|Michel Fokine, 1936. Photo by Howard Coster. © National Portrait Gallery, London|
I wish to talk about Isadora Duncan in some detail. She was the greatest American gift to the art of dance. Duncan proved that all the primitive, plain, natural movements - a simple step, run, turn on both feet, small jump on one foot - are far better than all the richness of the ballet technique, if to this technique must be sacrificed grace, expressiveness, and beauty. It is true that one should not sacrifice beauty or grace to the execution of technical difficulties. The error is in the supposition that technical difficulties could not be executed with grace, as if beauty and expressiveness may be associated only with simple movements.
Not only in the dance, but in all art forms, the pursuit of perfection should not lead to complication of form, overlooking the purpose for which the art form exists. One must be reminded of this.Duncan reminded us: Do not forget that beauty and expressiveness are of the greatest importance.
The new Russian ballet answered: Do not forget that a rich technique will create natural grace and expressiveness, through the really great art form.
Artificiality and naturalness are always competing with each other. But there is no art without artificiality, and there can be no art which has severed its connection with naturalness.
The technique of the ballet dance offers an innumerable variety of movements, develops the sense of rhythm and of the plastic line, and adds a charm to movements. The dancer not only moves on her
two feet, she glides on her toes, moves on one foot. or is flying in the air in a high leap. She is turning not only on her two feet, but also on one foot or on her toes. And all this is in different directions, and in endlessly different attitudes. If such movements seem unnatural, they are in reality the development of natural movements.
I called the rejection of ballet technique by Isadora Duncan a mistake on her part. I shall be more exact. Duncan ignored ballet technique, not by mistake, but because she was far removed from the
evolution of the artistic dance. She was unable to get the superior schooling of the ballet, as was also the case with the other dancers in America. But Duncan, who has given so much to the art of dance
by virtue of her own talent and guided by her own intuition, realized well that one should net stop in the progress of an art form and limit oneself no naturalness.
In 1909, after the first performances of the Russian Ballet in Paris, she asked me to become instructor of dance technique in her school. Deepite my admiration of her gifts as a great dancer, I was unable to accede to her request, because of my post at the Imperial Theater in St. Petersburg. I mention this to make it clear that Duncan fully realized that the art of simple movements must develop and grow to enrich and perfect the forms of dance.
In a book by Constantine Stanislavslty, the great Director of the Moscow Art Theater, I read about Duncan:
When she was asked with whom she had studied dancing, she replied,
A very beautiful answer. What a temptation this holds for all who do not wish to study dancing, yet dance as their hearts desire, presenting their “evenings of dance," and who open schools!
Few of these “innovators” have sufficient common sense to realize that net everyone is entitled to proclaim himself a pupil of the goddess Terpsichore. They fail to realize that words for the lips of a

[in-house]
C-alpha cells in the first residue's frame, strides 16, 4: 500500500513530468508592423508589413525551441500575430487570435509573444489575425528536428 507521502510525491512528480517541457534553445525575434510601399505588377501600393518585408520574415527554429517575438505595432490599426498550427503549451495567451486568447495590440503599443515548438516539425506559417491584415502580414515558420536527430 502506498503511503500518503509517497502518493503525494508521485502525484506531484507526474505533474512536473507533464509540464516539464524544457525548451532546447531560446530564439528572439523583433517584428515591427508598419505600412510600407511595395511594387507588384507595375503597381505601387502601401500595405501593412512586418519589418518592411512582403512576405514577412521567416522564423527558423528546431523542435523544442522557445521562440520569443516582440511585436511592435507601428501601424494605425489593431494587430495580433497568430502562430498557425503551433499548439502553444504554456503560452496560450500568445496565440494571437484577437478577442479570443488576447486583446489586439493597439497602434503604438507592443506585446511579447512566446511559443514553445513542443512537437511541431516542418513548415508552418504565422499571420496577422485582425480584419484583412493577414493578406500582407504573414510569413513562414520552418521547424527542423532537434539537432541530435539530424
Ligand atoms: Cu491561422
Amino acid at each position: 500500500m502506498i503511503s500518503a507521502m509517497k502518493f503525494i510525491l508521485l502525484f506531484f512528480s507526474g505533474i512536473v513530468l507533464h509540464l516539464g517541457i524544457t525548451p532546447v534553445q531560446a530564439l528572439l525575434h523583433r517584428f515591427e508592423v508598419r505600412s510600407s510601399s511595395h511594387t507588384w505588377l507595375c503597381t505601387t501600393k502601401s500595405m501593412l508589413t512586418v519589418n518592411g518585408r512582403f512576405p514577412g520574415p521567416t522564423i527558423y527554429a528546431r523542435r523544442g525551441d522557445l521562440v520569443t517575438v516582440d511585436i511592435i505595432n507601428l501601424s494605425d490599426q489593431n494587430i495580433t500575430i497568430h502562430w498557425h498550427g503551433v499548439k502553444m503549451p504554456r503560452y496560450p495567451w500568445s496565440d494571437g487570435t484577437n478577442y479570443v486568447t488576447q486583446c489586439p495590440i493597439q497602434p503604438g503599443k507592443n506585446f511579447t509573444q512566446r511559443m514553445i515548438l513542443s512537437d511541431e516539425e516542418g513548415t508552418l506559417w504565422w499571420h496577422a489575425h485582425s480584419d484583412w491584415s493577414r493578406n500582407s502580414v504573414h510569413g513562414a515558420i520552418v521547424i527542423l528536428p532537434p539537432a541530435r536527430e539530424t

genius like Isadora may be beautiful and wise, while the same words may sound pretentious and ludicrous when they come from her imitators. I greatly value Isadora Duncan, but the beautiful propaganda for freedom carries with it, am only blessings, but also great
Freedom from outgrown traditions, freedom from prejudice, freedom from cheap appeals to the crowd - such freedoms I welcome. Freedom from preparatory work, from discipline, from study - such freedoms are tempting and, therefore, doubly harmful. Dilettantes see no reason for study, when, without studying, they are able to express anything by the use of “movements." They forget that, in art, the important thing is nor what is expressed but how it is expressed.
The followers of the “free" dance undertake to transmit the “Universal Rhythm,” the “Cosmic Rhythm" - nothing less. But when we carefully examine them, we find that they cannot perform the simplest of human rhythms. Frequently, I have to listen to highly philosophical conversations about the rhythmic movements of heavenly bodies, about the rapid dance of electrons. But I cannot believe that, in order to learn the dance, it is necessary to arm oneself with a telescope or a microscope. The dance is much nearer to us than this: it is our very bodies. Therefore, I do not take my intellectual dancer to an astronomical observatory, or into a chemical laboratory but into the dance studio.
Instead of cosmic rhythms, I ask him to do the simplest human rhythms: the march, the waltz, the galop, the mazurlta, etc. To perform these elementary rhythms and their combinations will prove too much of a task for the intellectual representative of the “free" dance. His error is obvious; he was searching for the dance in heavenly spaces, while in reality the dance was very close to him - within him. The more helpless the bodies of the dilcttantes are, the more they seek the protection of superfluous terms, such as “worldly problems,” “cosmic," "abstract," and so on - all of which are smoke screens under which dilettantism may hide is ignorance.